San Francisco International Airport will extend its runways next year to meet federal standards designed to reduce dangerous landings and airport collisions.
“Basically, it’s to have an overrun at the end of the runway,” SFO spokesman Mike McCarron said. “It’s just complying with a new regulation.”
A 2005 federal law required older airports to extend their runway-safety areas — the buffer zones around runways — to meet Federal Aviation Administration guidelines that date to the 1980s.
According to the FAA, 78 percent of runway-safety areas identified as “high priority” in 2000 had been improved by 2009. During that time, the number of serious runway incursions — when collisions were narrowly avoided — dropped from 67 to two.
But FAA spokesman Ian Gregor said some large airports have yet to act.
“A number of major commercial airports all over the country don’t have standard runway-safety areas,” he said.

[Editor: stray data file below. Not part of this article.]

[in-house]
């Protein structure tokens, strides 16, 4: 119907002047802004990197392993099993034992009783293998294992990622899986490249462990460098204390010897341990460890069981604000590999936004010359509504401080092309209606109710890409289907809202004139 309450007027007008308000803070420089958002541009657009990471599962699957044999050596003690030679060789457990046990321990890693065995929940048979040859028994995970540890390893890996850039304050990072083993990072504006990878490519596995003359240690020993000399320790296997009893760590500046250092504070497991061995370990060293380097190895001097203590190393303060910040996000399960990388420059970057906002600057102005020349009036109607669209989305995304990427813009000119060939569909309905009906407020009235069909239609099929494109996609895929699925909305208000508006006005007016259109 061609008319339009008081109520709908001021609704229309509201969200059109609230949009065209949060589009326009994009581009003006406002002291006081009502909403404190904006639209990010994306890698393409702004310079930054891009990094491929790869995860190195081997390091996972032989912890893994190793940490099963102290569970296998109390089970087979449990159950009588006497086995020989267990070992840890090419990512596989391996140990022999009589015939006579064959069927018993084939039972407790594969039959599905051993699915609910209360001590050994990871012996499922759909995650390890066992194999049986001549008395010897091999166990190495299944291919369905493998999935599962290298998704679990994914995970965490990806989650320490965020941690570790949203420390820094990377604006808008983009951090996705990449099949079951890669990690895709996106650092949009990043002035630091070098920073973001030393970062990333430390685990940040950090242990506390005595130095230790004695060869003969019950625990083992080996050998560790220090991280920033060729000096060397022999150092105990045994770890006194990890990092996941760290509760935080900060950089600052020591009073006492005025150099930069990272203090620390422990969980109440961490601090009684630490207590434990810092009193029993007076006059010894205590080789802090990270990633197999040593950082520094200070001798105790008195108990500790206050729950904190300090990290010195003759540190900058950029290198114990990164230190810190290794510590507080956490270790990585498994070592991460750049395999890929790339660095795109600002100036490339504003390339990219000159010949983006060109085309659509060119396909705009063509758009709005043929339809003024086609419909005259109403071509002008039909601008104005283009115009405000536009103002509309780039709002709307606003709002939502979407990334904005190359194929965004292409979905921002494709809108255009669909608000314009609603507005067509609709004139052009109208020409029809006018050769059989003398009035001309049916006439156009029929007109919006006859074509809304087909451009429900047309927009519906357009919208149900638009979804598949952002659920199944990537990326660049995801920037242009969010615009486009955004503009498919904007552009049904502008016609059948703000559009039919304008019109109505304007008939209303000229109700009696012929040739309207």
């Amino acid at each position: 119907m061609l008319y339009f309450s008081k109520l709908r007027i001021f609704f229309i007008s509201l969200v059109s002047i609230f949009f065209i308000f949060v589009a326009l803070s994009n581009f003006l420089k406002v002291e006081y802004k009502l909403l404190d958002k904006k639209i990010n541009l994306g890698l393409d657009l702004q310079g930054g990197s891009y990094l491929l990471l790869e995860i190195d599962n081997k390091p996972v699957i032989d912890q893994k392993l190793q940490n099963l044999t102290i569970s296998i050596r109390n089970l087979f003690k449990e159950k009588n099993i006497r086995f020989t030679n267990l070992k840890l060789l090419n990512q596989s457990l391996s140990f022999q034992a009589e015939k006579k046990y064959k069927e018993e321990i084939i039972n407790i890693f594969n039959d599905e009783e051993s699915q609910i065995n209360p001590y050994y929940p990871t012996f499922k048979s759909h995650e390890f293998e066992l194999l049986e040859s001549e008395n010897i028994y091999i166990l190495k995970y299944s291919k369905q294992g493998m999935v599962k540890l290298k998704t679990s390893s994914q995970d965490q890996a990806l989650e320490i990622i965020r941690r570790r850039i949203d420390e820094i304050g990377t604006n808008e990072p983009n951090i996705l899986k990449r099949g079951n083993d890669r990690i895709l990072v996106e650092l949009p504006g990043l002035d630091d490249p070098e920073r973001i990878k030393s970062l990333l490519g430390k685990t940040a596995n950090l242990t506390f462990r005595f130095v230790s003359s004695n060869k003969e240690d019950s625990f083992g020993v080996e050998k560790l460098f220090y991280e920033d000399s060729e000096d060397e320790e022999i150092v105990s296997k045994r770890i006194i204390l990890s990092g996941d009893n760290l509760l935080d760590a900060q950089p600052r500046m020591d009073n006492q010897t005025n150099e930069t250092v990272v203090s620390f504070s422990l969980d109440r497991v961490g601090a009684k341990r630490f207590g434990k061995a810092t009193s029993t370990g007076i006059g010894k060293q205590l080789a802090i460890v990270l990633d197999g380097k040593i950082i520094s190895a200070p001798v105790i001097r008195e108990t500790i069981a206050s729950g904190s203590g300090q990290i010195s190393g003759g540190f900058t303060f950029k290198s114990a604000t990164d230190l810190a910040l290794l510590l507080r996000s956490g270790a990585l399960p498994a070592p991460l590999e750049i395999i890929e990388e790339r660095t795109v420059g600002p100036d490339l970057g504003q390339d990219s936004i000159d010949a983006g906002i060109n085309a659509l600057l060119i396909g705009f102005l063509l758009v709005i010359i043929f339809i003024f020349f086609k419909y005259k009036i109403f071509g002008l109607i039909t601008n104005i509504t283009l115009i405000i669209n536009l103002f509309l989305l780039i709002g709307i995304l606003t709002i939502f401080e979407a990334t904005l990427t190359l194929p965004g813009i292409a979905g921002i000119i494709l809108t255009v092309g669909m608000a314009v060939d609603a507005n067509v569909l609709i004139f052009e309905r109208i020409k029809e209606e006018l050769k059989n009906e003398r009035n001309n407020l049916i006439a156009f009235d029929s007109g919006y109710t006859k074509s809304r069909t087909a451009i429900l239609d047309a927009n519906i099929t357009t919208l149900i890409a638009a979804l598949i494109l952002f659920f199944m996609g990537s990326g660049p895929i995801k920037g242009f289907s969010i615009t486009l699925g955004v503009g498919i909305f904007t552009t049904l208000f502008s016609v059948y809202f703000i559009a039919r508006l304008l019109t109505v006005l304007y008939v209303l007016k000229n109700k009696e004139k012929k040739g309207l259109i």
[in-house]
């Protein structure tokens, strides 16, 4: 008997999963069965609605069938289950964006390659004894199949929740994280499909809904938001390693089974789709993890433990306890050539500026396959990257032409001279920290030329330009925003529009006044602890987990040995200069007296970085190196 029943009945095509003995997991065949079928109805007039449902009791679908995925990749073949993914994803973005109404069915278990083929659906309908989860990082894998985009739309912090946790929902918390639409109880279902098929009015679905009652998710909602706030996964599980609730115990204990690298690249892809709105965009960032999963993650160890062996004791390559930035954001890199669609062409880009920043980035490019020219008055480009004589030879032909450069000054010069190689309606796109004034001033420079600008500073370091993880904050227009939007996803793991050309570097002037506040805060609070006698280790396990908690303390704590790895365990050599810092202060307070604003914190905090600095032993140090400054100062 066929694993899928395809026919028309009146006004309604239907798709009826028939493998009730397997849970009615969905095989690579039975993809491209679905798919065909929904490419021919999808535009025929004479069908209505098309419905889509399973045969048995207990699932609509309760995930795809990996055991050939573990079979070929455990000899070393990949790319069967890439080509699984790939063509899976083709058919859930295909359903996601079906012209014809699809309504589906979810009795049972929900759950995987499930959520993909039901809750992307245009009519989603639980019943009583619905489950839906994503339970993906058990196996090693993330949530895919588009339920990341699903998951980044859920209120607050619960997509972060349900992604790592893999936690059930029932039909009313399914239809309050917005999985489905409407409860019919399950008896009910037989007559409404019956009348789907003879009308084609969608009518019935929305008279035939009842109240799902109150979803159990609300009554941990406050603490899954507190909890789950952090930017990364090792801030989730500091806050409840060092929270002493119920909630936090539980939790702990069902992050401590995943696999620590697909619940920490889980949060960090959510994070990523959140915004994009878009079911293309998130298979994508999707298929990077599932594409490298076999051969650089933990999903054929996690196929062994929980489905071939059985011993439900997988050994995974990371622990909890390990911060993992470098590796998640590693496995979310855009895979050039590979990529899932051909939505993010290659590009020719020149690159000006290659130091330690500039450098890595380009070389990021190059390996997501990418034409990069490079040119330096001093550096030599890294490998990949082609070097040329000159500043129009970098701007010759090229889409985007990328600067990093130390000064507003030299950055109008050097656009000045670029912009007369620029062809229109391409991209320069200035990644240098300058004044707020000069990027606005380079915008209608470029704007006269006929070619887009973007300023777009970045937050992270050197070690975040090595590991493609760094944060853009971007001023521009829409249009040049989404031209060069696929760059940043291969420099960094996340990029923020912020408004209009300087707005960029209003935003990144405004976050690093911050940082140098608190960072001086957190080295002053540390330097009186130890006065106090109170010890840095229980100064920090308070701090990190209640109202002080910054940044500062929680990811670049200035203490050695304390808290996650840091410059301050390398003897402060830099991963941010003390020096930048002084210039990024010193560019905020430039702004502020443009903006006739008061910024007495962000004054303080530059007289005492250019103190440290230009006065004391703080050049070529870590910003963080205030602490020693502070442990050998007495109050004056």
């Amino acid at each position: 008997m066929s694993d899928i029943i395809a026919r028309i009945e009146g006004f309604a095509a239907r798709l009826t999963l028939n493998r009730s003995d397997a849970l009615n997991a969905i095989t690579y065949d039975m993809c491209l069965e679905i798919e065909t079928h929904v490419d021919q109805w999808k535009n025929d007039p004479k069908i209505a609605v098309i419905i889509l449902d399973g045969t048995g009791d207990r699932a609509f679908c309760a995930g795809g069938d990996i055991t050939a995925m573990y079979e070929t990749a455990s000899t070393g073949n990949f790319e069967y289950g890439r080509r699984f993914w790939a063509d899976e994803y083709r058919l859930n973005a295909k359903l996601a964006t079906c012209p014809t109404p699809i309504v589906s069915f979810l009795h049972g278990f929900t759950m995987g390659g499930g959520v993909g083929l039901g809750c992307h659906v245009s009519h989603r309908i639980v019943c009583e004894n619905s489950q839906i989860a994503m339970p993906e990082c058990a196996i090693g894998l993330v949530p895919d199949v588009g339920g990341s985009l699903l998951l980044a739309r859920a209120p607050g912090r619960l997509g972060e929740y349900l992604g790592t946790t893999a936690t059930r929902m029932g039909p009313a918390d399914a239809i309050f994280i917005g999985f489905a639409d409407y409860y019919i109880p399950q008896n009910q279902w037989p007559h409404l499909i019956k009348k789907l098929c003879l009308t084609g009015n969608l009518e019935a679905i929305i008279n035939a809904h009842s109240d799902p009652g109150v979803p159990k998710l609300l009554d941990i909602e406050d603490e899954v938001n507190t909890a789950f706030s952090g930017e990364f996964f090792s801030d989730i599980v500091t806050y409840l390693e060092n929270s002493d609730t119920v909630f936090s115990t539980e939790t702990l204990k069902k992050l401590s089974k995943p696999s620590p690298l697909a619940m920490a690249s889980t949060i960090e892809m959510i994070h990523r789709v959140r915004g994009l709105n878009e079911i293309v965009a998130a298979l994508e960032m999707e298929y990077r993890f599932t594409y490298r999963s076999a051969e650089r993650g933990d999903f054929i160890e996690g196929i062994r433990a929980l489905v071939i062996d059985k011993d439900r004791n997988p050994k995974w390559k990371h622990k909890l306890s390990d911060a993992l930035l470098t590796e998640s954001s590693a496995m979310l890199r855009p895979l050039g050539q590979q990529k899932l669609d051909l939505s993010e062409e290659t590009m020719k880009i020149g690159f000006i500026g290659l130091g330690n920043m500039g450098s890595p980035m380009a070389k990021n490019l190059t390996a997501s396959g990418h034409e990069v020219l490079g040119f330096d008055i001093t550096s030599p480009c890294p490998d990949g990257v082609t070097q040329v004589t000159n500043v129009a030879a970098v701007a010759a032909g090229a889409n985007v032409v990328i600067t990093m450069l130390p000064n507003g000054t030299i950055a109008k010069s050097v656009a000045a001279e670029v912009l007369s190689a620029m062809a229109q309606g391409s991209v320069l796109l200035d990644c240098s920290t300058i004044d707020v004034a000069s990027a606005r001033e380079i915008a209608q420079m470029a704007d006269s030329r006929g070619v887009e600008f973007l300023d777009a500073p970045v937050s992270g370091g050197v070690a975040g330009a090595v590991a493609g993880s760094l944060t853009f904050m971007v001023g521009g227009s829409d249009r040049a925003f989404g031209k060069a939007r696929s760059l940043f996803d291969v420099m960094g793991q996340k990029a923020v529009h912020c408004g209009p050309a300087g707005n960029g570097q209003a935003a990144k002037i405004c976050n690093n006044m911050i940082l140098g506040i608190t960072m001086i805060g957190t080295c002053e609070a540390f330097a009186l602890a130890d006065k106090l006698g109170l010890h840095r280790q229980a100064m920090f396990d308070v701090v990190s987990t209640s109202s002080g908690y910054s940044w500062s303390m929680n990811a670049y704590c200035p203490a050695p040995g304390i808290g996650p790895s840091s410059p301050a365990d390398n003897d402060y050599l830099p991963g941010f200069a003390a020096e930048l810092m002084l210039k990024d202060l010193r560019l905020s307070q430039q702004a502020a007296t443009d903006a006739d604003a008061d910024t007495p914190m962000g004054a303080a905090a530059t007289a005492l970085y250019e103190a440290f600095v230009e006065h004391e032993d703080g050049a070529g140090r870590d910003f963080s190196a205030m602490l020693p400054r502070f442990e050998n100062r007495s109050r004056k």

Among the airports with at least one nonstandard runway-safety area are Oakland and Los Angeles, he said.
SFO released its construction plan late last month. McCarron said construction would likely start next year and must be completed by 2015.
The plan involves not only extending the pavement on the airport’s four runways, but constructing beds of porous concrete at the ends. If a plane were to overshoot a runway, the concrete would be crushed, absorbing the plane’s energy and bringing it to a stop.
McCarron said the construction would not delay air travelers because runways would remain open.
“It should have a minimal impact, if any,” he said.
Although the airport’s four runways abut San Francisco Bay, McCarron said the proposed construction will not extend into the water.
Will Travis, executive director of the Bay Conservation and Development Commission, said his agency, one of several that will have to approve the airport’s plan, was pleased with the proposal.
“They looked at a couple options and this is a good one,” he said. “SFO is very sensitive to environmental issues.”